In the last of our series of articles about Jamaica we take a look at what happened to 007 when sent after Francisco “Pistols” Scaramanga. For more about James Bond’s experiences on the island also see Live And Let Die: The Jamaica Version and Doctor No: a ‘holiday’ in Jamaica.
James Bond’s return to Jamaica in The Man With The Golden Gun is just a few short years after its independence from Britain in 1962. Bond is sent on a mission that is considered to be suicidal as penitence for his attempted assassination attempt on M after being brainwashed by the Russians.
His brief is to terminate the career of a freelance assassin sometimes employed by the KGB – “Pistols” Scaramanga, known as “The Man With The Golden Gun”. After a fruitless search across the Caribbean, 007 is waiting for a flight to Cuba at Kingston International Airport when he picks up a lead that Scaramanga will be at Savannah La Mar.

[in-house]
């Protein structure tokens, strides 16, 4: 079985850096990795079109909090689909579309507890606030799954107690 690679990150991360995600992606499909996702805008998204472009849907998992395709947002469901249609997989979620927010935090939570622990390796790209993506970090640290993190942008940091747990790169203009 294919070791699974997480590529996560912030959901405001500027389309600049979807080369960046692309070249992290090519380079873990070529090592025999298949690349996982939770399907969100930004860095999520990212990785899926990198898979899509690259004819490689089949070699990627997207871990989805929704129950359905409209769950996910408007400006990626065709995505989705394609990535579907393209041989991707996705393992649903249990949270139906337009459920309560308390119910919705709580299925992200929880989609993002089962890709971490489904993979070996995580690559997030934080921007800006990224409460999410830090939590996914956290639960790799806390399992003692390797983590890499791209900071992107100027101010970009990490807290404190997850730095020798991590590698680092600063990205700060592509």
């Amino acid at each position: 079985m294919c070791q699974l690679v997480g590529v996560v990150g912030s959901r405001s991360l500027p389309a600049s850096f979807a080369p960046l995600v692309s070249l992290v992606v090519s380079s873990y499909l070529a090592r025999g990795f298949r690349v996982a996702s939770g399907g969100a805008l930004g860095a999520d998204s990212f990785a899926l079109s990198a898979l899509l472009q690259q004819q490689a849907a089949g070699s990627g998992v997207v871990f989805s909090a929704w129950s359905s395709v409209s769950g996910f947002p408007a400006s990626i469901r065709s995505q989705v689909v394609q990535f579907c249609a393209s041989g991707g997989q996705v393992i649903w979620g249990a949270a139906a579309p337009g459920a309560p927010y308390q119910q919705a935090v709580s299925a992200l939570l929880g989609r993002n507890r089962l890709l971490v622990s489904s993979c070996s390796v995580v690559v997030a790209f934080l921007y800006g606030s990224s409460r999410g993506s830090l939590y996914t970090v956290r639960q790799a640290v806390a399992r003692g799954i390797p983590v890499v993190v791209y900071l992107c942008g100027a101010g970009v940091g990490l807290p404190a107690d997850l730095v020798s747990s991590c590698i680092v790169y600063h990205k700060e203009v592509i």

Cancelling his flight, Bond stays at Morgan’s Harbour Hotel – the “romantic little hotel is on the site of Port Royal”, according to Fleming. In the hotel restaurant Bond meets Mary Goodnight for dinner; to his delight his former secretary has been posted to Kingston and while catching up they eat broiled lobster with melted butter and foie gras, accompanied by Champagne. Dating from 1955, Morgan’s Harbour Hotel remains in operation today and has recently been refurbished – head for the hotel’s Quartermaine Restaurant to dine 007-style.
Bond and Goodnight drive through the picturesquely named Spanish Town, May Pen, Alligator Pond and Black River headed for “Sav’ La Mar”. Bond’s destination is 3½ Love Lane, which turns out to be a for-sale brothel.
Scaramanga hires Bond to handle security at a shareholders’ meeting of the fictional Thunderbird Hotel, the construction of which is running late and over budget. The hotel is being build at Bloody Bay near Negril Beach and since the shareholders include members of the Mafia and KGB, Scaramanga must watch his back… and Bond must watch his own.
Unfortunately The Man With The Golden Gun proved to be Ian Fleming’s last James Bond novel and was published posthumously in 1965. Octopussy & The Living Daylights was published the following year, consisting of a collection of previously published short stories.
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